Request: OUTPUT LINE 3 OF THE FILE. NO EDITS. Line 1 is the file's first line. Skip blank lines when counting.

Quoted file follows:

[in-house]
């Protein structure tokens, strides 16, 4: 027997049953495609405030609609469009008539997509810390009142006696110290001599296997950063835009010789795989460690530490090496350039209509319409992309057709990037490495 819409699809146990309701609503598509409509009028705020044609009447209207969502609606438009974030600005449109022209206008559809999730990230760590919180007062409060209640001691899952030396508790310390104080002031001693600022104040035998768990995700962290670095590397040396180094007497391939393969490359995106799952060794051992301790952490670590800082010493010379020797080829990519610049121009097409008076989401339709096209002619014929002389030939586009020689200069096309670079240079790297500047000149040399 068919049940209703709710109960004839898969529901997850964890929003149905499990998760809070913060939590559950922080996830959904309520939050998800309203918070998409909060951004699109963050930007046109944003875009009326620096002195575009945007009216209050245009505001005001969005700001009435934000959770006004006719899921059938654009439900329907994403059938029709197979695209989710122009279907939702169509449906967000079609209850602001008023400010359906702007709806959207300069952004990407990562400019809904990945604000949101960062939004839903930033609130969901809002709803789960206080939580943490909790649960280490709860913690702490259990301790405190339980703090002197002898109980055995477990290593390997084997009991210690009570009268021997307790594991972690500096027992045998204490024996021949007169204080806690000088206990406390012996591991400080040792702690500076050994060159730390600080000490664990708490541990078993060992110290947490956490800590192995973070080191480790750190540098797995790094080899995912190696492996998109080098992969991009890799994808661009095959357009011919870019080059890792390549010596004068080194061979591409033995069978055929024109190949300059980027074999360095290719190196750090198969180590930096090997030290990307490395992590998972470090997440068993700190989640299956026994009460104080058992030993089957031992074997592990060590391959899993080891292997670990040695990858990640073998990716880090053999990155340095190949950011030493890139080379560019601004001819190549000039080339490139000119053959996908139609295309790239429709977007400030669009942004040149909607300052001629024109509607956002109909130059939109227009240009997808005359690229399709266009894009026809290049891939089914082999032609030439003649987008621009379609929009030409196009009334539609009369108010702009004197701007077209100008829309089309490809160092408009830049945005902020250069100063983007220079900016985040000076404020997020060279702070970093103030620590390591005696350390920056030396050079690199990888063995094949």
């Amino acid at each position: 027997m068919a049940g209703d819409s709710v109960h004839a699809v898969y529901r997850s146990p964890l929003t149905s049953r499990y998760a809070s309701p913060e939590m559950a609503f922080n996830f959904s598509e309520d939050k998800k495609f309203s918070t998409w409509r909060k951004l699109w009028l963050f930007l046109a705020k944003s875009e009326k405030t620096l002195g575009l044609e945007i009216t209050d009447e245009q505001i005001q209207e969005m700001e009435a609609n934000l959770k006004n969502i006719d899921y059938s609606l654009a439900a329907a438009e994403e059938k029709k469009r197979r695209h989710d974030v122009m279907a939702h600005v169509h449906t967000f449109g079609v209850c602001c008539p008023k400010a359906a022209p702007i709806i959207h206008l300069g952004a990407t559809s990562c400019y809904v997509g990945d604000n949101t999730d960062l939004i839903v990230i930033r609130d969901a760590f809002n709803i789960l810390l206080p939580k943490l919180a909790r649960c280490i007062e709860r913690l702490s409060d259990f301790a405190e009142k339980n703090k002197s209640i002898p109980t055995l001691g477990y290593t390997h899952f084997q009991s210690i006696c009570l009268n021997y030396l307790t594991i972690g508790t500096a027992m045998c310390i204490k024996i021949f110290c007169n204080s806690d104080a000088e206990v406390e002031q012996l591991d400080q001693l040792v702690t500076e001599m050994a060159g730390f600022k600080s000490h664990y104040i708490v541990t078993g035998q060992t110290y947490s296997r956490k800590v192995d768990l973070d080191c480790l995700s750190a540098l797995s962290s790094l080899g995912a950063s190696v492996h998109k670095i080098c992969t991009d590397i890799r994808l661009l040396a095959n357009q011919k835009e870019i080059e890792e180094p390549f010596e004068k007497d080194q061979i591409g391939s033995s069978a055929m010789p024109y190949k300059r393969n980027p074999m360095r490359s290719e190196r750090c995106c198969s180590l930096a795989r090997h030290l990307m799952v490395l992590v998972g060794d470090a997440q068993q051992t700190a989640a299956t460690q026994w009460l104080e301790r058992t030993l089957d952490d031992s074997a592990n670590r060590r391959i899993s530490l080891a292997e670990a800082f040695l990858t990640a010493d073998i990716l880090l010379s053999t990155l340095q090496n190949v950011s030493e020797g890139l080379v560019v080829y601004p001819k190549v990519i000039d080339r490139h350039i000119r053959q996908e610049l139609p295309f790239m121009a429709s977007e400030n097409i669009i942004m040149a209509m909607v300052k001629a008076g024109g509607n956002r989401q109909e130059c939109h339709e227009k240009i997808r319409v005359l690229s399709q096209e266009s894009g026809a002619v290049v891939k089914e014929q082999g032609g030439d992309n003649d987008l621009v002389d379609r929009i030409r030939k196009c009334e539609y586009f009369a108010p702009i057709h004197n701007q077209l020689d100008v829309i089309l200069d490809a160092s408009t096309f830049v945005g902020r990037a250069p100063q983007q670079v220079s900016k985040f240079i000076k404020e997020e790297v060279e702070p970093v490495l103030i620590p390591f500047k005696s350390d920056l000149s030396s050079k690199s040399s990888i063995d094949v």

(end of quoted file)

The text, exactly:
């Amino acid at each position: 027997m068919a049940g209703d819409s709710v109960h004839a699809v898969y529901r997850s146990p964890l929003t149905s049953r499990y998760a809070s309701p913060e939590m559950a609503f922080n996830f959904s598509e309520d939050k998800k495609f309203s918070t998409w409509r909060k951004l699109w009028l963050f930007l046109a705020k944003s875009e009326k405030t620096l002195g575009l044609e945007i009216t209050d009447e245009q505001i005001q209207e969005m700001e009435a609609n934000l959770k006004n969502i006719d899921y059938s609606l654009a439900a329907a438009e994403e059938k029709k469009r197979r695209h989710d974030v122009m279907a939702h600005v169509h449906t967000f449109g079609v209850c602001c008539p008023k400010a359906a022209p702007i709806i959207h206008l300069g952004a990407t559809s990562c400019y809904v997509g990945d604000n949101t999730d960062l939004i839903v990230i930033r609130d969901a760590f809002n709803i789960l810390l206080p939580k943490l919180a909790r649960c280490i007062e709860r913690l702490s409060d259990f301790a405190e009142k339980n703090k002197s209640i002898p109980t055995l001691g477990y290593t390997h899952f084997q009991s210690i006696c009570l009268n021997y030396l307790t594991i972690g508790t500096a027992m045998c310390i204490k024996i021949f110290c007169n204080s806690d104080a000088e206990v406390e002031q012996l591991d400080q001693l040792v702690t500076e001599m050994a060159g730390f600022k600080s000490h664990y104040i708490v541990t078993g035998q060992t110290y947490s296997r956490k800590v192995d768990l973070d080191c480790l995700s750190a540098l797995s962290s790094l080899g995912a950063s190696v492996h998109k670095i080098c992969t991009d590397i890799r994808l661009l040396a095959n357009q011919k835009e870019i080059e890792e180094p390549f010596e004068k007497d080194q061979i591409g391939s033995s069978a055929m010789p024109y190949k300059r393969n980027p074999m360095r490359s290719e190196r750090c995106c198969s180590l930096a795989r090997h030290l990307m799952v490395l992590v998972g060794d470090a997440q068993q051992t700190a989640a299956t460690q026994w009460l104080e301790r058992t030993l089957d952490d031992s074997a592990n670590r060590r391959i899993s530490l080891a292997e670990a800082f040695l990858t990640a010493d073998i990716l880090l010379s053999t990155l340095q090496n190949v950011s030493e020797g890139l080379v560019v080829y601004p001819k190549v990519i000039d080339r490139h350039i000119r053959q996908e610049l139609p295309f790239m121009a429709s977007e400030n097409i669009i942004m040149a209509m909607v300052k001629a008076g024109g509607n956002r989401q109909e130059c939109h339709e227009k240009i997808r319409v005359l690229s399709q096209e266009s894009g026809a002619v290049v891939k089914e014929q082999g032609g030439d992309n003649d987008l621009v002389d379609r929009i030409r030939k196009c009334e539609y586009f009369a108010p702009i057709h004197n701007q077209l020689d100008v829309i089309l200069d490809a160092s408009t096309f830049v945005g902020r990037a250069p100063q983007q670079v220079s900016k985040f240079i000076k404020e997020e790297v060279e702070p970093v490495l103030i620590p390591f500047k005696s350390d920056l000149s030396s050079k690199s040399s990888i063995d094949v």